The heat is what ultimately stopped us. We were camping in Williams, Arizona, which unfortunately was about 60 miles away. Other than the campgrounds in the park, (which were full), this was the closest campground I could find. The park service strongly suggests that hikes into the canyon start before 7 am or after 4pm. Because of our drive back and forth, we never could quite motivate ourselves to get up early enough to make a morning hike, and it really didn’t cool off until sunset. Vance was less than excited about a steep hike in 100 degree heat, so we didn’t push the issue.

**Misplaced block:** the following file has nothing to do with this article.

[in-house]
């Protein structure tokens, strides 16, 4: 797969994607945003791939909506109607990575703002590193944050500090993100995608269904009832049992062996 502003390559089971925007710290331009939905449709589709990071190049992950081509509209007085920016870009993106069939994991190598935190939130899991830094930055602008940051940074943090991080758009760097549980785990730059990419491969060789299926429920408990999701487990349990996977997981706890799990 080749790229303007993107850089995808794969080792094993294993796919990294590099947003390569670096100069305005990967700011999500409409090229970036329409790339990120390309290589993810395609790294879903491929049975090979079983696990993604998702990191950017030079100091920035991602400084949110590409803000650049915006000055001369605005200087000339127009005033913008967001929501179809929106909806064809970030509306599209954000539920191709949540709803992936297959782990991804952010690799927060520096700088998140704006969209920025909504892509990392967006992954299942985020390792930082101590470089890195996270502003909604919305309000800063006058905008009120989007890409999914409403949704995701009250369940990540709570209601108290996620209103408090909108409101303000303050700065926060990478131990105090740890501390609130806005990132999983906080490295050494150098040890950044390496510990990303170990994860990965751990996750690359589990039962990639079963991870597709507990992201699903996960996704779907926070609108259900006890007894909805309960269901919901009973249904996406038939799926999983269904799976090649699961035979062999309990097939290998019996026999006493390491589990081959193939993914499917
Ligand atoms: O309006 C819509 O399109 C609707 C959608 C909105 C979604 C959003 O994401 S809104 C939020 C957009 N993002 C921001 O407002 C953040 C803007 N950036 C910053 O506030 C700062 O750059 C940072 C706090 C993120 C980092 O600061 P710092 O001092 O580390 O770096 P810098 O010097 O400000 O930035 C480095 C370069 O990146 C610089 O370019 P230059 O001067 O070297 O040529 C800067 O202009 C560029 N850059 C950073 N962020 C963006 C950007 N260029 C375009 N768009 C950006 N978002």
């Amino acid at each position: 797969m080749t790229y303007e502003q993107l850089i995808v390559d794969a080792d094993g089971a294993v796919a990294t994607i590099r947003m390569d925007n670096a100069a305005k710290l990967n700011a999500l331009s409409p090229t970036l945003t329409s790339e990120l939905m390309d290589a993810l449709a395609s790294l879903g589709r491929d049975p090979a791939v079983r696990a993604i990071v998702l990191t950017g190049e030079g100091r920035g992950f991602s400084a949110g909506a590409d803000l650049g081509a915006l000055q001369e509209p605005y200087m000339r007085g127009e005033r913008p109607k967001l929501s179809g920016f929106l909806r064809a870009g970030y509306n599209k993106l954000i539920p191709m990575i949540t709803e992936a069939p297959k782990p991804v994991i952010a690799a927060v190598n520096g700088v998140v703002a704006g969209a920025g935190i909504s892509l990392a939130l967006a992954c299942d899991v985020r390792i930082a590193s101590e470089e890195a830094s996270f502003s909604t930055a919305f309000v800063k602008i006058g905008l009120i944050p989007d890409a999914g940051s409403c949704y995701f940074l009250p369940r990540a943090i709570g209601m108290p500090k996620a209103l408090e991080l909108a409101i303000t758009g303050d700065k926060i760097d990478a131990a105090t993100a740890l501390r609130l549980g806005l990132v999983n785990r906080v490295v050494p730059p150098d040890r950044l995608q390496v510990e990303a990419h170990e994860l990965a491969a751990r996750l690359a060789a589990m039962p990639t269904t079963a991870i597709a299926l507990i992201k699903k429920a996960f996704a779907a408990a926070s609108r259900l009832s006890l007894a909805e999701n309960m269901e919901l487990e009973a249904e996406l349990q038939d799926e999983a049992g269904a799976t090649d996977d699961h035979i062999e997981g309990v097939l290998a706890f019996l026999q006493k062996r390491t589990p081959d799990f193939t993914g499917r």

I’ve talked a lot about what the Park Service did wrong at the canyon, here is what they do right. There is a wealth of information about the trails, organized by difficulty and time required. The amount of water (in liters) needed is clearly displayed (about 1 liter per hour of hiking). The dangers of the hikes, largely due to heat exhaustion and dehydration are clearly stated. Never the less, you still see families heading down the Bright Angel trail with strollers, toddlers in their arms, and grandma and grandpa tottering along behind them. Hopefully they turn around before going too far, because I can speak from experience – it’s a long, steep, dusty and hot climb back up.